Tuesday, July 08, 2008

Media Credit Where It is Due: AP Calls Assisted Suicide--Assisted Suicide

Word engineering has always been intrinsic to the euthanasia movement. Always. Indeed, today mercy killing and euthanasia are synonyms thanks to the euthanasia movement of the late 19th Century. Before that, the term "good death" meant dying peacefully (and naturally) in a state of grace.

These days the word engineering by assisted suicide proponents seeks to make it so that terminally ill people can't really commit suicide, at least if the death is caused by an overdose--and besides, the term is soooo judgmental that people might reject the agenda. So, they have spent much effort courting the media to have the term changed in news stories to the gooey euphemism, "aid in dying."

But apparently the Associated Press didn't bite. From a media blog in The Olympian:

The debate, I'm told, went to the top of the Associated Press' command center back in New York, and the ruling was "assisted suicide." That means member papers, including The Olympian, are likely to follow the line. Aside from the logic of the argument (it is some one asking for assistance in ending their own life) there's the practical matter of time. Any paper with its own term would have to scan AP stories from across the state and edit out the "assisted suicide" name before running them.
I admit to being pleasantly surprised. That won't change the bias in the coverage--sick woman wants to choose time and manner of death, compassionate doctor and loving family supportive, but mean anti-assisted suicide proponents say no (quote after jump), followed by rebuttal from courageous advocate of change. (If I have seen that story once, I have seen it 1000 times!) But at least when the biased stories are written, the proper, descriptive terminology will be used.



At July 13, 2008 , Blogger Cindy Sue Causey said...

Get different alerts come across my inbox every day so have been catching this one going on.. Have seen where the proponents are pushing for it to be anything but this.. I think assisted "dying" was the one I've been seeing the most recently.. Can remember burring up at it when I saw it the other day.. :grin:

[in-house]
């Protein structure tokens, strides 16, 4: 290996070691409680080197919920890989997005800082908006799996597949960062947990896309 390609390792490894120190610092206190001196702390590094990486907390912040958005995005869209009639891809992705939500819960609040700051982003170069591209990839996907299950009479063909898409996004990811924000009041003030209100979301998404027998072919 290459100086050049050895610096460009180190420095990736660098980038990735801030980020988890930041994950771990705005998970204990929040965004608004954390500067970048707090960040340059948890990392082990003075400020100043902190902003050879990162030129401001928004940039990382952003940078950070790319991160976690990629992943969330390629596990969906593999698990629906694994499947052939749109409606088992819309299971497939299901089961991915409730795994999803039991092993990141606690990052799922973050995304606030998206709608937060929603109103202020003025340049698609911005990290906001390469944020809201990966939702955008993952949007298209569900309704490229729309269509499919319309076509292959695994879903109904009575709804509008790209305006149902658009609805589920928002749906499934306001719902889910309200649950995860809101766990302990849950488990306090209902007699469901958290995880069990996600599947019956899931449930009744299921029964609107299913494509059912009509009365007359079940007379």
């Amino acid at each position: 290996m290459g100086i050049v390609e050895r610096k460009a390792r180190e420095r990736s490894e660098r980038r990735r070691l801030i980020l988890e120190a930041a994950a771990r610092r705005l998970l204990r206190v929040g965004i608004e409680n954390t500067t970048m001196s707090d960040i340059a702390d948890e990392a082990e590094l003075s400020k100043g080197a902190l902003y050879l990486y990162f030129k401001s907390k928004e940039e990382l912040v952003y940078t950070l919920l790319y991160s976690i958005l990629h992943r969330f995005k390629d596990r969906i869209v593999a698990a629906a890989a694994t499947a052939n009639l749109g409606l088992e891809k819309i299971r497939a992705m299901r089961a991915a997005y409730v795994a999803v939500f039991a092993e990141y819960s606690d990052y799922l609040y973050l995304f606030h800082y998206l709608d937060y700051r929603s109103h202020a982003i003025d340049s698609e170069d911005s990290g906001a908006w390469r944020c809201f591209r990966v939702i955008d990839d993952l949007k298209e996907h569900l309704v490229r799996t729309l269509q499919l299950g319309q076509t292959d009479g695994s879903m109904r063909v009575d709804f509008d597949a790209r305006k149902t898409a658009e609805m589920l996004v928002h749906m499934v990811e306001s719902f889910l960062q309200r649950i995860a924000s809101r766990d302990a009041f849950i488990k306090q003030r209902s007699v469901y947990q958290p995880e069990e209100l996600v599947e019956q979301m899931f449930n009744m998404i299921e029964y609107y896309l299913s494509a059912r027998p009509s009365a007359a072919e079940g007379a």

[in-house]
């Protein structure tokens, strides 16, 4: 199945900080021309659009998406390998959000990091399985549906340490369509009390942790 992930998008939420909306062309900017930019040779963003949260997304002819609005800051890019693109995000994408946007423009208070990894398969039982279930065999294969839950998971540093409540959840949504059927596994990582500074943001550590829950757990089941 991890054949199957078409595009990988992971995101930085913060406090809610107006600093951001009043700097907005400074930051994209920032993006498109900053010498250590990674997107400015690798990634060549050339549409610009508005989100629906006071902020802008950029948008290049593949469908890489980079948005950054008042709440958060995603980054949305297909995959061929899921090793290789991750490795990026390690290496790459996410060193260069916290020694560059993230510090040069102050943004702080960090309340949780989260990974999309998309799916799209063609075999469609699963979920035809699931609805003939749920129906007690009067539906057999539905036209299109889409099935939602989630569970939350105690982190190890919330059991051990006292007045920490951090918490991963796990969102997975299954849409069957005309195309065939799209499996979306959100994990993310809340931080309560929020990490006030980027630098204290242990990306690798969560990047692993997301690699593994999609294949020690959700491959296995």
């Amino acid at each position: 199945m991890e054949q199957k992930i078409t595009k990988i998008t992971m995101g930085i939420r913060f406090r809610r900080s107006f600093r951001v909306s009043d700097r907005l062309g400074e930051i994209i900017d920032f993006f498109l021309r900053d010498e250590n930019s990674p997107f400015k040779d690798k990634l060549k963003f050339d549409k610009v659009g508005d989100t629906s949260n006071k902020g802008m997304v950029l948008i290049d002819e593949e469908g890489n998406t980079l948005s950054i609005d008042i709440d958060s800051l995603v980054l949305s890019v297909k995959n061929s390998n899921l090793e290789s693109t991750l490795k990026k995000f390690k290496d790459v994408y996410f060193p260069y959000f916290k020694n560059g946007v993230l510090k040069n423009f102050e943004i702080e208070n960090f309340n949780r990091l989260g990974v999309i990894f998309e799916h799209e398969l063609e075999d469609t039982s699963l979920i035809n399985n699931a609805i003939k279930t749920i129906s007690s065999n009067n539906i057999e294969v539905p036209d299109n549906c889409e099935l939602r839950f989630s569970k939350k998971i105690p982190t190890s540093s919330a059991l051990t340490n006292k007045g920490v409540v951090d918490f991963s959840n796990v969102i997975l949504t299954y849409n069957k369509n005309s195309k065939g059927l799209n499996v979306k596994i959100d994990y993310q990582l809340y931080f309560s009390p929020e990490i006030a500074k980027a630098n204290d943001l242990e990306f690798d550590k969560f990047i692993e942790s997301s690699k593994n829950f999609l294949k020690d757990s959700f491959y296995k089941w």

Oy, goodness.. If they want it and feel it is so legal, what does it matter..? Yeah, but then again.. Image.. Mental image.. Likely even for themselves..

Cyber hugs from North Georgia.. :)

At August 01, 2008 , Blogger Okakura said...

Call it "suicide" if you wish, but to not make any distinction between a heartbroken teen who jumps off a bridge to her death with a terminally ill person wishing to intentionally shorten his intractable pain in the last weeks of life is painting with an incredibly wide moral brush.

If you see both acts as morally equal, I'd like to hear a non-theological explanation for this.

At August 01, 2008 , Blogger Wesley J. Smith said...

okakura: First, things should be called what they are, particularly when it is this important.

Second, your premise about what assisted suicide is really all about is demonstrably false as I have shown repeatedly in books, articles, and on this blog.

At August 01, 2008 , Blogger Okakura said...

This post has been removed by the author.

At August 01, 2008 , Blogger Okakura said...

I didn't realize that I had revealed any "premise" or opinion on PAS. All I did was ask the question whether the word "suicide" was equally descriptive of the two hypothetical scenarios above. I didn't hear in your reply what these two cases have in common morally? I did hear (and agree with you) that words are important. If you want to label both cases "suicides," fine; I'm merely asking you to explain why. By the way, even if you were to concede that a term like "self-directed dying" was a more apt description than suicide in certain scenarios, that still wouldn't compel you to think that such an act was moral or that it should ever be legalized.